Front Squat | How is it done? Advantages and disadvantages

By the healthiergang writer , medical student.

Front Squat 

Il front squat it is a variant of an exercise that can be defined as fundamental in the context of weight training. The front squat requires that the barbell is placed on a sort of "shelf" formed between the anterior deltoid and the collarbones. On the contrary, the back squat, in the “high bar” variant, requires the barbell to rest in an area close to the area of ​​the high trapezes.

The fact that the barbell is held in front and not behind offers several advantages. In fact, in the front squat the muscles that work the most are i quadricipiti ed the buttocks while in the back squat there is a greater recruitment of the hamstrings and lumbar muscles.

 Performing the Front Squat

Place the barbell at a height slightly below that of the shoulders. Place the barbell on a sort of shelf formed by the anterior deltoids and collarbones. The points of contact must be 5: the two frontal deltoids, the two clavicles and the neck.

At first the position is uncomfortable but with time you get used to it. Point your elbows straight in front of you, parallel to the floor, and always keep them in the same position. If mobility allows it, grip the barbell with your hands, otherwise use only the first two or three fingers.

Fingers should only serve as security, they must not hold the bar in place. The barbell must remain in position even without the hands, it must be supported by the shoulders and not held in the hands. Theoretically, the position of the barbell must be such that you can perform the movement keeping your arms straight in front of you, without bending your arms.

Once the bar is in position take a slightly lower foot span than the back squat ed extra rotate your feet and knees slightly. Keeping your elbows straight, bend your knees imagining you are sitting between your legs. The depth of the squat must be such that the pelvis is below knee height. At this point, pushing with the center of your foot and keeping the elbows in position, return to the starting position.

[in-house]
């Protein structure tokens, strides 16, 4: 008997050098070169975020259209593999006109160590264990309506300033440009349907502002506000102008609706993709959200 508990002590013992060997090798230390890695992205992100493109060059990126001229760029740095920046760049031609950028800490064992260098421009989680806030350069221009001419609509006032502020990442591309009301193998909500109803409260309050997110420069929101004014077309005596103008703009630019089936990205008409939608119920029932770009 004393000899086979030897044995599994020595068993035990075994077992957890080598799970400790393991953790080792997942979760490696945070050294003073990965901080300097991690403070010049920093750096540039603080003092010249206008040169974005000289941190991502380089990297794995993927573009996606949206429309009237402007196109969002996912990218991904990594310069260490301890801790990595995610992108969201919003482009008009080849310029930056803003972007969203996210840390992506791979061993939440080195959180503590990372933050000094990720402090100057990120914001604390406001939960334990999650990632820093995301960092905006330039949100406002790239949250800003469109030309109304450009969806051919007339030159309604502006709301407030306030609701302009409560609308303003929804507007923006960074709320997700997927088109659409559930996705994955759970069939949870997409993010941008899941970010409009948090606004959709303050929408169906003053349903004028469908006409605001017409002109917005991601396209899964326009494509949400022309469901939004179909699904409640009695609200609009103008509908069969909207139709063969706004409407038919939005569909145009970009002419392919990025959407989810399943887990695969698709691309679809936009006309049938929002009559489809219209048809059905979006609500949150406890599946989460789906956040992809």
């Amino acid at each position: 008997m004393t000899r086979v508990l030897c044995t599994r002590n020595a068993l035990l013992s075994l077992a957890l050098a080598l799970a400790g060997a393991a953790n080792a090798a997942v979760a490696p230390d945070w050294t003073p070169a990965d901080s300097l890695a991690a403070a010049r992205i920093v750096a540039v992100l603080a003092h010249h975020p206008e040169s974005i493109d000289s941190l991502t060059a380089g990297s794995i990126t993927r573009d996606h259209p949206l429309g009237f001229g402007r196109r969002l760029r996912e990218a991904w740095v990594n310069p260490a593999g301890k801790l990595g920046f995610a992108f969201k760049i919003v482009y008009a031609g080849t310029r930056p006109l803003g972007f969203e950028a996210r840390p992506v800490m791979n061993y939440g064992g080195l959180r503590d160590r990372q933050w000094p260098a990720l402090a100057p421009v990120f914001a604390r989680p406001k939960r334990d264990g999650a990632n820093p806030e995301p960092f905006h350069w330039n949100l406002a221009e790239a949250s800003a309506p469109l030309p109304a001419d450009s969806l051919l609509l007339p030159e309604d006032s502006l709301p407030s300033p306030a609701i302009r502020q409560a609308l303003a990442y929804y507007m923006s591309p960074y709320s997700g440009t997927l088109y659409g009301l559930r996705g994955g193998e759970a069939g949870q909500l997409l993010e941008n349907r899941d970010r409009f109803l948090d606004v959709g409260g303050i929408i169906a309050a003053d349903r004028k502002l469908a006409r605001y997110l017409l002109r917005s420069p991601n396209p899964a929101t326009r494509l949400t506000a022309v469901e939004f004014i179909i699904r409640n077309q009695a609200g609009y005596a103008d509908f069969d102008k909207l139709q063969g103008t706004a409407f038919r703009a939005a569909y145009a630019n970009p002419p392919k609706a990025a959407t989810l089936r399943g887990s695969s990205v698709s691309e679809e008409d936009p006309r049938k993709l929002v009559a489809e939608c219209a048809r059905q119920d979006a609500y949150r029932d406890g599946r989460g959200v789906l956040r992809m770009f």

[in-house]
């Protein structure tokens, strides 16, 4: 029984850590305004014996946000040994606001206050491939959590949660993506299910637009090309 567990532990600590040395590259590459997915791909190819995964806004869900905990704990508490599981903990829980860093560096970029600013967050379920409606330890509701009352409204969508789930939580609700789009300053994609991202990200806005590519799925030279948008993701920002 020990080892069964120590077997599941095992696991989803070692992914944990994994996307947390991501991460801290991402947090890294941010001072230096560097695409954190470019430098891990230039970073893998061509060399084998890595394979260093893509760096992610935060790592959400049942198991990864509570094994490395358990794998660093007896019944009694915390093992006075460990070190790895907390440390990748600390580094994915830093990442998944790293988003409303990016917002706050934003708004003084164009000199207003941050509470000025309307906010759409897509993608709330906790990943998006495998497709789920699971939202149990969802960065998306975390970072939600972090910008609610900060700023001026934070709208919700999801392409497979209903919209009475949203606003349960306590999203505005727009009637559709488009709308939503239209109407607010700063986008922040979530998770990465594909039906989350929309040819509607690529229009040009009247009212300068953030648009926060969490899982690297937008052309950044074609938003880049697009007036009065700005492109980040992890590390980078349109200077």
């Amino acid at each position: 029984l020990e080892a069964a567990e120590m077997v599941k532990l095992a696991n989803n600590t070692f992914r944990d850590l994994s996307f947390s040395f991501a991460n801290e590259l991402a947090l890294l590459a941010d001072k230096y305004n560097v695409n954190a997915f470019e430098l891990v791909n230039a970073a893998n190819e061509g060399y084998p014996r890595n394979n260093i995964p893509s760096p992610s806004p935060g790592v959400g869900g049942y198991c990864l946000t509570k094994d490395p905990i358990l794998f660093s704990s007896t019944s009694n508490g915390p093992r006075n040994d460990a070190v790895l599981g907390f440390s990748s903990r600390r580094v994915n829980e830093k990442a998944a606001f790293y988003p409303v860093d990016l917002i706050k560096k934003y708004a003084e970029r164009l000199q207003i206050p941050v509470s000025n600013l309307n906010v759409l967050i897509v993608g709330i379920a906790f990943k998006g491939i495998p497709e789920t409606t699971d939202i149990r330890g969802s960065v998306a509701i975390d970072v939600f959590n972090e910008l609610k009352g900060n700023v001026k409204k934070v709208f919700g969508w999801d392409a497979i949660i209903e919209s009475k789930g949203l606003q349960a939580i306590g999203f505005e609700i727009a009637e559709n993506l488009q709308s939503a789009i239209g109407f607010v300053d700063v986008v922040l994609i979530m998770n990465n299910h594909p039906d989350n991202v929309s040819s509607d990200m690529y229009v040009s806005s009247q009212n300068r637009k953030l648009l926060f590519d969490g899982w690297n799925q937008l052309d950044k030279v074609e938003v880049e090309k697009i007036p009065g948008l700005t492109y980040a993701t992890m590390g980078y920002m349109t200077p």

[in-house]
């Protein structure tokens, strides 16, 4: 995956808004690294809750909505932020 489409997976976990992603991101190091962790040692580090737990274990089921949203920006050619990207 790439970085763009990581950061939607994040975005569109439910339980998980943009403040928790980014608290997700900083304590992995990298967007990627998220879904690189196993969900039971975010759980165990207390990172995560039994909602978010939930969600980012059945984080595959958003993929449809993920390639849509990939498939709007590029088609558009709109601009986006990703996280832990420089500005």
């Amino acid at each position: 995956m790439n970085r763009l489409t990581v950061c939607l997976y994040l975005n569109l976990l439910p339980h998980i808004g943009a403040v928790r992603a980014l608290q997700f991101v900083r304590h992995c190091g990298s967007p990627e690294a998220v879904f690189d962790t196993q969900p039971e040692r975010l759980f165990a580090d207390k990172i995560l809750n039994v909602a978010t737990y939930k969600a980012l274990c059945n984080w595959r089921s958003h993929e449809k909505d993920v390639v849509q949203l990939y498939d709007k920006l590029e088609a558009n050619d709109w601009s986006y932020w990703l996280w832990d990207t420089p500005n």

I personally find the front squat to be an exercise more beneficial than the back squat. The reasons are manifold.

# 1 Keep the barbell front also forces you to keep a straighter back and therefore allows not to put the lumbar area at risk.

A common problem is that in the final part of the back squat the pelvis automatically goes into retroversion. This position is very risky and can lead to lower back inflammation or even damage to the spine. Keeping a straighter back allows you to have a full range of motion without running into the problem of pelvic retroflexion.

# 2 Another benefit of the front squat is to train the thoracic erectors. These muscles keep the thoracic spine extended and are often underdeveloped muscles. Their proper development helps to correct kyphosis and other postural problems.

Keeping the barbell supported between the anterior delts and collarbones involves work. In the back squat the bar rests on the top of the back, no work has to be done to keep the bar in that position.

In the front squat, on the other hand, several muscles in the shoulder girdle need to work hard to keep the bar in that position. If this were not the case, you would not be able to perform the exercise because the barbell would fall.

# 3 If you don't performs the movement correctly you are unable to perform the exercise. Performing movements that load the spine incorrectly is more counterproductive than beneficial. The front squat forces the subject to maintain correct execution.

For this reason the front squat is better it adapts to series that are brought up to failure. With this exercise you can test your abilities and push yourself to the limit without putting your lower back at risk or incurring other injuries. The limiting factor when performing very demanding sets is almost always being able to keep the bar in the correct position.


Like any exercise, the front squat also has drawbacks.

First of all it is an exercise that it is not suitable for those with knee joint problems.

Keeping your back straighter provides more excursion in the angle formed by the knee joint. This involves the quadriceps more but it also places a lot of stress on that joint.

Another problem is that the front squat is an exercise that it provides for a fair degree of mobility on the part of the subject. Mainly this mobility is required in the wrists and ankles. Finally, a partially negative factor may be that you are unable to use the same weight in the front squat as that used in a back squat.

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